According to an official statement, Union Environment Minister Anil Madhav Dave has asked authorities to ascertain the exact reasons behind the incident, and also directed the state forest department to put in place appropriate measures for the conservation of elephants after discussing the issue with the railways.
The forest department will send SMS alerts to railway authorities on the movement of elephants near railway tracks to prevent accidents, it further said.
The environment ministry said it had initiated steps to prepare a ‘Regional Landscape Plan’ for conservation of elephants in the ‘East Central Elephant Landscape’, comprising West Bengal, Odisha, Jharkhand and other elephant areas. A three-year action plan for controlling human-elephant conflict in South Bengal is in the works. State forest department officials are scheduled to hold a meeting with railway authorities.
Two elephant calves and their mother were knocked down by the Kharagpur-Adra Passenger at around 7.30 pm on Friday. The train moved on, but the jumbos’ mutilated carcasses spread across the tracks between Bisnupur in Bankura and Piyardoba in West Midnapore for over two hours, disrupted train movement in the section. According to locals, removal of the carcasses was also a time-consuming process as a herd of elephants was guarding them.
Sources in the forest department said that an elephant corridor had been created for a herd of around 50-55 elephants moving from the West Midnapore district to Bankura.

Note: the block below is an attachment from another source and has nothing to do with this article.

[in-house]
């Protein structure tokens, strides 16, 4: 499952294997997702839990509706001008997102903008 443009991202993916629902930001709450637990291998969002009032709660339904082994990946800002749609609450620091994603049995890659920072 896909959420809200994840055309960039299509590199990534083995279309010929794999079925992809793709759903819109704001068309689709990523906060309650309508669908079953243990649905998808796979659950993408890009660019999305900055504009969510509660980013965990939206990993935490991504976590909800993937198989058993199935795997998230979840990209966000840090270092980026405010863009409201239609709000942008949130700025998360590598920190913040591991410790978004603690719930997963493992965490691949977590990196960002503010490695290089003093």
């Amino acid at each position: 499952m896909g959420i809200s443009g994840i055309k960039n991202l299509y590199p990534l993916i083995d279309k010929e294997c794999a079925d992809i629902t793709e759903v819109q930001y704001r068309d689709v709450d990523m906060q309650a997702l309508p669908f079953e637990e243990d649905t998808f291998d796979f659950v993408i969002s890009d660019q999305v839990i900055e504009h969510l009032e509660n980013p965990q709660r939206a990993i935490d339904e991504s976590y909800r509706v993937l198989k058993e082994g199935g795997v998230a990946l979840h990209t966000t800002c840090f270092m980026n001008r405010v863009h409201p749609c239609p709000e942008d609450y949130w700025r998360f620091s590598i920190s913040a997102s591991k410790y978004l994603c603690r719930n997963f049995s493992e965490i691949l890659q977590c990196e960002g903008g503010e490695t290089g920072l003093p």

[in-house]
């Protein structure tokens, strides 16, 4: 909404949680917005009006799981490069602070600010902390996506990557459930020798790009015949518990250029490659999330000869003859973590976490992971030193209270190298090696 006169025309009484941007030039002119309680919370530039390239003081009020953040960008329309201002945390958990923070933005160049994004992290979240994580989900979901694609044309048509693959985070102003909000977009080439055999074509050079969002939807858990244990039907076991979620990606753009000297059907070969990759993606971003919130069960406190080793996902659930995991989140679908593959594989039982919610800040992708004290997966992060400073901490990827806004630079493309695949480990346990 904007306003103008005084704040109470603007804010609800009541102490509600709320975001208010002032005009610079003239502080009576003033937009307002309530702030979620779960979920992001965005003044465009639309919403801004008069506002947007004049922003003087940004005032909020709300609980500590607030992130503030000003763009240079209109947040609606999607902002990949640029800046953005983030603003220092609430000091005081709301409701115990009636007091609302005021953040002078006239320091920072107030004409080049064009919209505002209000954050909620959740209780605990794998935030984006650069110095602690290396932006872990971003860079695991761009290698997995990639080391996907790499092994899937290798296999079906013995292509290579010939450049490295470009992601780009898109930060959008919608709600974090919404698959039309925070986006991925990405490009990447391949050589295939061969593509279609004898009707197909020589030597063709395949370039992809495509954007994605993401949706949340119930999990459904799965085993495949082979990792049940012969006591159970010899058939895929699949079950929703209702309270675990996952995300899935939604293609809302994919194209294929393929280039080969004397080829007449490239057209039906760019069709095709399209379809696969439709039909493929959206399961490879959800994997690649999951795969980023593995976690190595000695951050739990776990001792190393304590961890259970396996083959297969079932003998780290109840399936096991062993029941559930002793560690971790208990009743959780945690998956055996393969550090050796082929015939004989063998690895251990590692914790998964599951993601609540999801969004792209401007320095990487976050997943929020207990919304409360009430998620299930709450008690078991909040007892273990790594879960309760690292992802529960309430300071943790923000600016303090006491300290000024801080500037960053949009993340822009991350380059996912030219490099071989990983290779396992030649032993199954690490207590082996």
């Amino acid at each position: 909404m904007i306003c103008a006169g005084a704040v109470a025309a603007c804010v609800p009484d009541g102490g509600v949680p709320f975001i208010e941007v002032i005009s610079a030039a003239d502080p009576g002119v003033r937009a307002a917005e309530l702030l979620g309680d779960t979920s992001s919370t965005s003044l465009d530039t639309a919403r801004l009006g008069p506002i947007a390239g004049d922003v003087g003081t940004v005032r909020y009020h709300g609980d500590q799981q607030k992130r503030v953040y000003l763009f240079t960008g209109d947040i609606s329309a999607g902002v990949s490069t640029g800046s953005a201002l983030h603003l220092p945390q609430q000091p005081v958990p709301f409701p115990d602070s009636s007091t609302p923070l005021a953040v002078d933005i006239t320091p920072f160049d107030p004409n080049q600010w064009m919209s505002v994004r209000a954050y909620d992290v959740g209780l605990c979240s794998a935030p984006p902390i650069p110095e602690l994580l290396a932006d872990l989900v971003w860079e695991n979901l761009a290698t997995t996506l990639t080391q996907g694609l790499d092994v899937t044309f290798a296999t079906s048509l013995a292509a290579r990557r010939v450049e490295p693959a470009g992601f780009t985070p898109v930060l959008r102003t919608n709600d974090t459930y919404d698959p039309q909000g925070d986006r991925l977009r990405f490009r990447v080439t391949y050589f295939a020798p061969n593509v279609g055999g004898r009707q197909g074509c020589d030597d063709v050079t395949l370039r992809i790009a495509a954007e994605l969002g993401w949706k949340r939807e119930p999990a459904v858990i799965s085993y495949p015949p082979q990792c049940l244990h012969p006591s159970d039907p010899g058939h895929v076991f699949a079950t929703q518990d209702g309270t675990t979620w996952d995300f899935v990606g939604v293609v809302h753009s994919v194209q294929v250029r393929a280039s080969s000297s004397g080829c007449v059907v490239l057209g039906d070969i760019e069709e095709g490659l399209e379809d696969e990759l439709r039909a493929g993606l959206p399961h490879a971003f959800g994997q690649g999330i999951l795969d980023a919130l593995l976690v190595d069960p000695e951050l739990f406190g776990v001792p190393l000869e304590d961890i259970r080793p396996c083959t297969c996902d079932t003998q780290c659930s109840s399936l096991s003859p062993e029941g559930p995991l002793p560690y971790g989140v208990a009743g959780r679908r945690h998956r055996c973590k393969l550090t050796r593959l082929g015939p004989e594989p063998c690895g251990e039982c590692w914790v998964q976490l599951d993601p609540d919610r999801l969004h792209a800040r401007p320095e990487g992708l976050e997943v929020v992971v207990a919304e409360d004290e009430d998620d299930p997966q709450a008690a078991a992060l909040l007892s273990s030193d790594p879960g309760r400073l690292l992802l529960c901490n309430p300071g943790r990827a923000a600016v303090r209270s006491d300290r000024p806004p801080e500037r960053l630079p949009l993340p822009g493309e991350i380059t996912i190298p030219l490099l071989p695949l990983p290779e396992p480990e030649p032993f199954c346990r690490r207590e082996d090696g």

The elephants had crossed the Shilabati river in Garbeta on Friday evening. On the NH60, Raskundu police had maintained the corridor, and traffic had been stopped for the elephants to pass. The pachyderms then made their way to Bankura, after which the accident took place.
The forest department alleged that the train was running at speed of over 45 kmph, violating the speed restriction of 25 – 40 kmph in forest areas. They also said that a lack of seriousness on the part of the railways had led to the accident.
Railway authorities retaliated by saying they had not been informed of the possibility of the elephants crossing the track. “The question of speed restriction does not arise since the train was not passing through the elephant corridor. The elephants suddenly appeared on the track, and the driver could not stop the train,” said a railway official.
”The forest department had informed us to restrict the speed of trains under the Adra section on the 17th, 18 and 23rd of August, and that too for a certain period of time. The incident took place on the 26th of August, about which there was no prior information from the forest department. Without prior information it is hard to take proper action. There is no question of negligence by railways,” Chief PRO of South Eastern Railway Sanjoy Ghosh told The Sunday Express.